The death of a nine-month-old baby boy who choked to death on food at his nursery is being probed by detectives.

Oliver Steeper became unable to breathe while eating and was taken to hospital where he died six days later.

The young toddler was under the duty of care at Jelly Beans Day Nursery in Ashford, Kent, which closed weeks after the incident in September.

Now, in the week in which the toddler’s funeral was held at Charing Crematorium, Kent, police have confirmed officers are investigating the circumstances that led to the child’s death.

Kent Police spokesman said: “We are investigating the circumstances following a death at a childcare facility in Ashford.”

As well as the police investigation, the Kent Safeguarding Children Multi-agency Partnership (KSCMP) is also carrying out a review of the case to see if improvements to care for children can be made.

Oliver’s father, Lewis Steeper, said: “The funeral was simply beautiful and was the perfect tribute to Oliver’s life.

“We have great memories, photos and videos we will cherish forever. Oliver’s presence remains strong in our house, with some lovely photos now up on the wall.

“We will never stop loving you, thinking about you and the huge hole in our hearts will never be filled with the joy you brought to our small family.”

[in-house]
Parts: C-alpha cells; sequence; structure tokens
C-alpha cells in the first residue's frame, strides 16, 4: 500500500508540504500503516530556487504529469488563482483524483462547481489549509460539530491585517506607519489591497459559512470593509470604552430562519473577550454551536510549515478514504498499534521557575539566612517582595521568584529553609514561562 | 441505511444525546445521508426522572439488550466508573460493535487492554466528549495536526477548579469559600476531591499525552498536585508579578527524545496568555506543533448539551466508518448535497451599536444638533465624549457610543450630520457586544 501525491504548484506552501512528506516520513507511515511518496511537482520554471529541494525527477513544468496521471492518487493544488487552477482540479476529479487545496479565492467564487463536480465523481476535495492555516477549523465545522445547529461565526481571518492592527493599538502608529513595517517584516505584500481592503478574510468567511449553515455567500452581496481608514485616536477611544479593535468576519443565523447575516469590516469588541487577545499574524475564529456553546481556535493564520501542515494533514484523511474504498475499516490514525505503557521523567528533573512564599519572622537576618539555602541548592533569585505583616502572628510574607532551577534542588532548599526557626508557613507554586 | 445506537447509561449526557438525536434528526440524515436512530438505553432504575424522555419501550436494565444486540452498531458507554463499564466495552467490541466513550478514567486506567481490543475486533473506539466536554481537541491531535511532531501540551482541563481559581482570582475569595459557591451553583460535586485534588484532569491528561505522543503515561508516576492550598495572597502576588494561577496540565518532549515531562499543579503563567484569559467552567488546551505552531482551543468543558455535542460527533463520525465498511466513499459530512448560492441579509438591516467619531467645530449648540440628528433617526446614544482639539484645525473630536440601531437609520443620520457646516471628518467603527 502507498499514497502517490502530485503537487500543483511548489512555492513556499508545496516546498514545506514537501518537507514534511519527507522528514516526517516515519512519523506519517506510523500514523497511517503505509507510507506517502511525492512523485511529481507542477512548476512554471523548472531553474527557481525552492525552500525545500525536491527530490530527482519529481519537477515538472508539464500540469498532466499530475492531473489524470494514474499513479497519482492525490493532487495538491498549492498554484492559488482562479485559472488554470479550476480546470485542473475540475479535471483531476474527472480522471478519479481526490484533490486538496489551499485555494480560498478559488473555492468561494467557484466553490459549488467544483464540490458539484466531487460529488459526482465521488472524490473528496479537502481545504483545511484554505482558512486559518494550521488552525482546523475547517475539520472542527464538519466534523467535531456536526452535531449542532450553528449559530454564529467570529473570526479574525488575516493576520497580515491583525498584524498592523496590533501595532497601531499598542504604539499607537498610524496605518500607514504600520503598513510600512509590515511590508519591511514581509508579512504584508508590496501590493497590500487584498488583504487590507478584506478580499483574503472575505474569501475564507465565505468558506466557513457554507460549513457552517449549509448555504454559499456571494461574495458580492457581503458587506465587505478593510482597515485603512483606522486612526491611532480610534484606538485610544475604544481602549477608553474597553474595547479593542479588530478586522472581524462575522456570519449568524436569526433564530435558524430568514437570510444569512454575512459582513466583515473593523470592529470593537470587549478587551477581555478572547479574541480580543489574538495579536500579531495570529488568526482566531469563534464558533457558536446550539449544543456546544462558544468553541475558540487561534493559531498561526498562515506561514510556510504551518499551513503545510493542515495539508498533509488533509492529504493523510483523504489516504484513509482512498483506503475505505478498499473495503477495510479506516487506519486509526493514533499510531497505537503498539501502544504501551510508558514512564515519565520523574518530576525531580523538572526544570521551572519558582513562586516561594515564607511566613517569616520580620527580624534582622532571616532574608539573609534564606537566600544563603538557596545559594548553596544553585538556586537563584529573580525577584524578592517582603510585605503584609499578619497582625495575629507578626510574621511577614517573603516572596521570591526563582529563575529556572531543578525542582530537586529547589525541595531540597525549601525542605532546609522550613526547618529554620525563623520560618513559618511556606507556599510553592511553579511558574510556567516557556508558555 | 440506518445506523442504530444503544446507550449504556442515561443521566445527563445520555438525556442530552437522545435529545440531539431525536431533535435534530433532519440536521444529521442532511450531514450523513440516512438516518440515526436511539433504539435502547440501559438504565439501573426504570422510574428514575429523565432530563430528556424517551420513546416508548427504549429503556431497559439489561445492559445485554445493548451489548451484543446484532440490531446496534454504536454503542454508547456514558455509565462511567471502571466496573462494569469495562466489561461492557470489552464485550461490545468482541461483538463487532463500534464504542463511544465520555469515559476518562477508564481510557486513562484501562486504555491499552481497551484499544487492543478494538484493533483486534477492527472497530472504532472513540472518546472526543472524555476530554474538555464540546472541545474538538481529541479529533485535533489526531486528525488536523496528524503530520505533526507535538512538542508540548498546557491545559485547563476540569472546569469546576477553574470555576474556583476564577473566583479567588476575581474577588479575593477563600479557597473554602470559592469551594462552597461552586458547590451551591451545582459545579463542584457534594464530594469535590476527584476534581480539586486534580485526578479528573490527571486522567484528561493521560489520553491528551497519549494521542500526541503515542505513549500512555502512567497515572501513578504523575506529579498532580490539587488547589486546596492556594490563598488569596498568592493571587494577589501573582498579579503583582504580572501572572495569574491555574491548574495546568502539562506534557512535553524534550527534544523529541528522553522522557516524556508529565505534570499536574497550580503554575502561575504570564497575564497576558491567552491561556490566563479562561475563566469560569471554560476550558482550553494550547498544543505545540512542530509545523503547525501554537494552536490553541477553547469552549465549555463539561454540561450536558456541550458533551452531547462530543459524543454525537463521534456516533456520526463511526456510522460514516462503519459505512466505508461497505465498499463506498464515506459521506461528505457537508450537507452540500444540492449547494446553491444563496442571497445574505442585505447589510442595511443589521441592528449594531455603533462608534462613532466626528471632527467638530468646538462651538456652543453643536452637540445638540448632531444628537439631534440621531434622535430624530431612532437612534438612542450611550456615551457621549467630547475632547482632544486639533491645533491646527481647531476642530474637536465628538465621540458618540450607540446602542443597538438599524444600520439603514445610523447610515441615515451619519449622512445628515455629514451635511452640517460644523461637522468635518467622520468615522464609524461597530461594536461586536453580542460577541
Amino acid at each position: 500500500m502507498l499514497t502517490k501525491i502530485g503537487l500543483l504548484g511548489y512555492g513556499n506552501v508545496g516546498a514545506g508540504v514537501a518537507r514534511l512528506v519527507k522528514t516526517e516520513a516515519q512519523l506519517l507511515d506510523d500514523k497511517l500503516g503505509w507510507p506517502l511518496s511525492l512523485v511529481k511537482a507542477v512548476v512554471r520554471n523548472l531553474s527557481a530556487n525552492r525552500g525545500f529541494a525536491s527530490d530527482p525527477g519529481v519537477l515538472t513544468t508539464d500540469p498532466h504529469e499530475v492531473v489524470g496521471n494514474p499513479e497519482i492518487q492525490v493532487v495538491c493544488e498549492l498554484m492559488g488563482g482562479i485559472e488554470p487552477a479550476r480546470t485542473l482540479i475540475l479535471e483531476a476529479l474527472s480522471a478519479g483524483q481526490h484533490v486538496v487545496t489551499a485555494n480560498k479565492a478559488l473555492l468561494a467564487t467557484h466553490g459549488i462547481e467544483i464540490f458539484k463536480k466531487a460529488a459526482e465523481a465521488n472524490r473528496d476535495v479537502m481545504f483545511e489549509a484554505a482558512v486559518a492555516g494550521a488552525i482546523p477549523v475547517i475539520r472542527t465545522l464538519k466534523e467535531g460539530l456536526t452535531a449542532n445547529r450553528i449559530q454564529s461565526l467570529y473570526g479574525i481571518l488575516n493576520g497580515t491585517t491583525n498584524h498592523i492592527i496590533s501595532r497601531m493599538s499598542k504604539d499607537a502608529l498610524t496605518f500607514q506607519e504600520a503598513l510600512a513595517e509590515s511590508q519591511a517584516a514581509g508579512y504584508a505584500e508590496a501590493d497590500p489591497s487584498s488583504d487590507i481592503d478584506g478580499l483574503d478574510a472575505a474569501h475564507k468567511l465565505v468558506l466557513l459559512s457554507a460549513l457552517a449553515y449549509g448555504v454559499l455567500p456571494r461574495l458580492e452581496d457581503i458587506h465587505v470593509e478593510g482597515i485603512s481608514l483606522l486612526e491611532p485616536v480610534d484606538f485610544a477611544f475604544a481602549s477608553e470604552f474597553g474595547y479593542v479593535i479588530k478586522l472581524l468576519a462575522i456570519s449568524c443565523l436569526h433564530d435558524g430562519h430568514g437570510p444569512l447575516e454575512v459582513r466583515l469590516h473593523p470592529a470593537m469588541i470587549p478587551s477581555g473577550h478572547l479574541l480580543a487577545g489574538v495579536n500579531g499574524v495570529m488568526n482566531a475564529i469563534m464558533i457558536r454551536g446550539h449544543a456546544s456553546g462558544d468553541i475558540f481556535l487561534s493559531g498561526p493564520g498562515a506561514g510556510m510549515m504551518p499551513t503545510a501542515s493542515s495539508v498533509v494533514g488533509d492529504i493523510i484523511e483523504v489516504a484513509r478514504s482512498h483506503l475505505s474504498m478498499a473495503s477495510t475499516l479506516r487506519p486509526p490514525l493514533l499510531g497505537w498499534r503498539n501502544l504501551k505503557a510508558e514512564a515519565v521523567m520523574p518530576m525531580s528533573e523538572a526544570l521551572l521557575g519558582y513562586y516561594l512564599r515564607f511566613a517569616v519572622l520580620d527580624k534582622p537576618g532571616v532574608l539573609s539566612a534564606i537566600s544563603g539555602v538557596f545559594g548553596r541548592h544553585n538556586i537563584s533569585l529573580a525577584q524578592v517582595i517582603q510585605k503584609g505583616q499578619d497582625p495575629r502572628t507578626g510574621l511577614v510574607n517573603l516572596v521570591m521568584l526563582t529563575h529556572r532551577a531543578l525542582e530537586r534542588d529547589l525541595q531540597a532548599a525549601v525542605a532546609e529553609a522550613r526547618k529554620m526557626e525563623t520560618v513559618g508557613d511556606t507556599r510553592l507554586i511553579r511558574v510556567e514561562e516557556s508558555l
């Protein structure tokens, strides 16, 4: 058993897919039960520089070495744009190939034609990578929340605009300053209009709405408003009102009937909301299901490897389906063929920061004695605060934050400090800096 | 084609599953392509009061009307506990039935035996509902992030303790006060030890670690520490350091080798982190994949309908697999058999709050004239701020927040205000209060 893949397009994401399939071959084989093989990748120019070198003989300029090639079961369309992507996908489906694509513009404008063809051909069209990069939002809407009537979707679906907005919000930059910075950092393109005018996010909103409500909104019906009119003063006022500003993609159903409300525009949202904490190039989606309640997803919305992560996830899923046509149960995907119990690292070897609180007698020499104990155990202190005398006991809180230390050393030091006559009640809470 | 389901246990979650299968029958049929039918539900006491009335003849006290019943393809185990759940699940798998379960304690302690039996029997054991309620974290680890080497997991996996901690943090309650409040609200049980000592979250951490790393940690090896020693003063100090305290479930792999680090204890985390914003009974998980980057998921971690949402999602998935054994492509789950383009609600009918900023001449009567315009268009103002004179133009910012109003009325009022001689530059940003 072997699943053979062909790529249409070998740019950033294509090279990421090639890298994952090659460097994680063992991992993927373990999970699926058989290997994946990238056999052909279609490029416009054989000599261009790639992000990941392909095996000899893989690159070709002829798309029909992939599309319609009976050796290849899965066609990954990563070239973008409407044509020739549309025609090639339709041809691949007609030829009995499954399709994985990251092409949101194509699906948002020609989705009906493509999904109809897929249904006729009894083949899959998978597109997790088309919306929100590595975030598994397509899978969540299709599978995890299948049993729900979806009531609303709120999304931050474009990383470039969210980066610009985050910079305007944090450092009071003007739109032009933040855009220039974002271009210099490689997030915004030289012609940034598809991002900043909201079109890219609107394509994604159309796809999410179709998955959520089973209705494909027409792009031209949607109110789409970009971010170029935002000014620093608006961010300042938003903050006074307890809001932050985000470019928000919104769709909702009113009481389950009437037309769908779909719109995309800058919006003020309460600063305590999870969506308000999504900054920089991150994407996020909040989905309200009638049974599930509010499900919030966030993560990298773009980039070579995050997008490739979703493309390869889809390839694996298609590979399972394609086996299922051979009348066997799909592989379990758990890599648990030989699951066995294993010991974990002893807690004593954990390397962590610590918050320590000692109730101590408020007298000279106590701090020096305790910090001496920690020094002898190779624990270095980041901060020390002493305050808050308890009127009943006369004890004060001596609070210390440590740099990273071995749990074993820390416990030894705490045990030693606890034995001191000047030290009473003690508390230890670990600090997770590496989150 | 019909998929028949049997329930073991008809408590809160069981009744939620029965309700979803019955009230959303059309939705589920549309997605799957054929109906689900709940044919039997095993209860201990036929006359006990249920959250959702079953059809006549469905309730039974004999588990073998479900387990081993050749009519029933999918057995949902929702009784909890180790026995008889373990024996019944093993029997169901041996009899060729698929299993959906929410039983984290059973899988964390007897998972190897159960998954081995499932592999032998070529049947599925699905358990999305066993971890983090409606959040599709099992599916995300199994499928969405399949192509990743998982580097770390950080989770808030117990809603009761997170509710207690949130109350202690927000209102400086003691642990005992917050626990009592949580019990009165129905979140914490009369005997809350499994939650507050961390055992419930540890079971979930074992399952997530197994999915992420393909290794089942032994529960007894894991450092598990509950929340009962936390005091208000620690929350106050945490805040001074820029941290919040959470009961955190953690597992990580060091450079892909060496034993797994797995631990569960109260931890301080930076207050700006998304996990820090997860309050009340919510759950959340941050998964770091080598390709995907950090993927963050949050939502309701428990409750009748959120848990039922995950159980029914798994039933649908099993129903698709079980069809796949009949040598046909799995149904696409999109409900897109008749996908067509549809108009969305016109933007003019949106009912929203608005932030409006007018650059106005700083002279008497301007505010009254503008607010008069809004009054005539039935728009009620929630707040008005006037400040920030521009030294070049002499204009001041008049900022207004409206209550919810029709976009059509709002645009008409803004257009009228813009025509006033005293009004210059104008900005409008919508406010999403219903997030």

Well-wishers have donated over than £12,000 in the memory of little Oliver.

The nursery in Field View, Kingsnorth, where Oliver choked was closed down within weeks of the tragedy.

Initially the daycare centre had been shut down temporarily after education and childcare watchdog Ofsted suspended its registration over “serious safeguarding concerns” relating to the fatal incident.

Matt Dunkley, chairman of the KSCMP, said: “The loss of a child is a terrible tragedy and our thoughts are with Oliver’s family, friends and all those who knew him.

“The KSCMP is committed to the safety and wellbeing of all children and young people and we will be undertaking a Local Child Safeguarding Practice Review in relation to this case.

“The purpose of the review is to identify improvements that can be made to practice and disseminating the learning so we can achieve better outcomes for Kent’s children and young people.

“An element of this case relates to safe eating in a non-familial setting. The KSCMP is therefore designing a comprehensive Safer Eating campaign to help professionals in a variety of settings ensure they are working to best practice standards when feeding babies and young children.”

Mirror Online has not been able to make contact with the owner of Jelly Beans Day Nursery for comment.